He glanced out of the window at the distant pillar of the Tower of Art, the centre of Unseen University, and wondered vaguely whether any of those tiresome old fools could come up with a better way of collating all this paperwork. They wouldn't, of course -- you couldn't expect a wizard to understand anything as basic as elementary civic espionage.
He sighed again, and picked up the transcript of what the president of the Thieves' Guild had said to his deputy at midnight in the soundproof room hidden behind the office in the Guild headquarters, and...
Was in the Great Ha...
Was not in the Great Hall of Unseen University, where he had spent some interminable dinners, but there were a lot of wizards around him and they were...
Like Death, which some of the city's less fortunate citizens considered he intimately resembled, the Patrician never got angry until he had time to think about it. But sometimes he thought very quickly.
He stared around at the assembled wizards, but there was something about them that choked the words of outrage in his throat. They looked like sheep who had suddenly found a trapped wolf at exactly the same time they heard about the idea of unity being strength.
There was something about their eyes.
'What is the meaning of this outr--' he hesitated, and concluded, 'this? A merry Small Gods' Day prank, is it?'
His eyes swiveled to meet those of a boy holding a long metal staff. The child was smiling the oldest smile the Patrician had ever seen.
Carding coughed. 'Out with it, man,' snapped Lord Vetinari.
Carding had been diffident, but the Patrician's tone was just that tiny bit too peremptory. The wizard's knuckles went white.
'I am a wizard of the eighth level,' he said quietly, 'and you will not use that tone to me.'
'Well said,' said Coin.
'Take him to the dungeons,' said Carding.
'We haven't got any dungeons,' said Spelter. 'This is a university.'
'Then take him to the wine cellars,' snapped Carding. 'And while you're down there, build some dungeons.'
'Have you the faintest inkling of what you are doing?' said the Patrician. 'I demand to know the meaning of this--'
'You demand nothing at all,' said Carding. 'And the meaning is that from now on the wizards will rule, as it was ordained. Now take --'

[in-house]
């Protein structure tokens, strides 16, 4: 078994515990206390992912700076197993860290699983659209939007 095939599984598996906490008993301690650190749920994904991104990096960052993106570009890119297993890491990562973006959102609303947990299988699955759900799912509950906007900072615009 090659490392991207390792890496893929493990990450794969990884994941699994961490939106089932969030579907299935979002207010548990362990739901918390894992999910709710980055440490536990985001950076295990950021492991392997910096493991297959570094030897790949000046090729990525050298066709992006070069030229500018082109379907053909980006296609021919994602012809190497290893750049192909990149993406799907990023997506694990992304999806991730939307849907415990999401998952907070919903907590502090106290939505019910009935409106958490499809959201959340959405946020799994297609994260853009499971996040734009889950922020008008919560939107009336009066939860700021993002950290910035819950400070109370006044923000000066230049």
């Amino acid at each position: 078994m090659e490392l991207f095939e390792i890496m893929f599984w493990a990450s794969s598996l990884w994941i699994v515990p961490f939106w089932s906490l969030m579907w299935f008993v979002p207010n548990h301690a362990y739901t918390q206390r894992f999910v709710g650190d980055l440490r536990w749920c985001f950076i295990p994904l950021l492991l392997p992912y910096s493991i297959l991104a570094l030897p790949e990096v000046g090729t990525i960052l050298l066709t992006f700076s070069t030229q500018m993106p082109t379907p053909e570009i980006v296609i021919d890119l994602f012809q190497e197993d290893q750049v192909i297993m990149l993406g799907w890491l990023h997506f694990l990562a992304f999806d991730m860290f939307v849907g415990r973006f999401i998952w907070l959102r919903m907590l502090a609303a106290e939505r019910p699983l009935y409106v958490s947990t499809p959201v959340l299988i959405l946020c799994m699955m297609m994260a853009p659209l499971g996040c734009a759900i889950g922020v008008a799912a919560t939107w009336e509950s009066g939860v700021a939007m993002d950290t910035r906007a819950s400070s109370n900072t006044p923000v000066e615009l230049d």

'You? Rule Ankh-Morpork? Wizards who can barely govern themselves?'
'Yes!' Carding was aware that this wasn't the last word in repartee, and even more alive to the fact that the dog Wuffles, who had been teleported along with his master, had waddled painfully across the floor and was peering short-sightedly at the wizard's boots.
'Then all truly wise men would prefer the safety of a nice deep dungeon,' said the Patrician. 'And now you will cease this foolery and replace me in my palace, and it is just possible that we will say no more about this. Or at least that you won't have the chance to.'
Wuffles gave up investigating Carding's boots and trotted towards Coin, shedding a few hairs on the way.
'This pantomime has gone on long enough,' said the Patrician. 'Now I am getting --'
Wuffles growled. It was a deep, primeval noise, which struck a chord in the racial memory of all those present and filled them with an urgent desire to climb a tree. It suggested long grey shapes hunting in the dawn of time. It was astonishing that such a small animal could contain so much menace, and all of it was aimed at the staff in Coin's hand.
The Patrician strode forward to snatch the animal, and Carding raised his hand and sent a blaze of orange and blue fire searing across the room.
The Patrician vanished. On the spot where he had been standing a small yellow lizard blinked and glared with malevolent reptilian stupidity.
Carding looked in astonishment at his fingers, as if for the first time.
'All right,' he whispered hoarsely.
The wizards stared down at the panting lizard and then out at the city sparkling in the early morning light. Out there was the council of aldermen, the city watch, the Guild of Thieves, the Guild of Merchants, the priesthoods... and none of them knew what was about to hit them.

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The former Patrician had been carefully decanted into a jar on the Librarian's desk. The Librarian himself sat under it, wrapped in his blanket and holding Wuffles on his lap.
Occasionally he would eat a banana.

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There was a further obliging flash, which found him [Rincewind] looking directly into the little yellow eyes of the Patrician, who was clawing patiently at the side of his glass jar. It was a gentle, mindless scrabbling, as if the little lizard wasn't particularly trying to get out but was just vaguely interested in seeing how long it would take to wear the glass away. [Transcriber's note: Although the mindless part is very un-Patrician-like, I think the patience is a holdover from his normal state.]

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The Patrician sat by his window, writing. His mind was full of fluff as far as the last week or two was concerned, and he didn't like that much.
A servant had lit a lamp to dispel the twilight, and a few early evening moths were orbiting it. The Patrician watched them carefully. For some reason he felt very uneasy in the presence of glass but that, as he stared fixedly at the insects, wasn't what was bothering him most.
What bothered him was that he was fighting a terrible urge to catch them with his tongue.
And Wuffles lay on his back at his master's feet, and barked in his dreams.


This page last futzed with: 11/20/00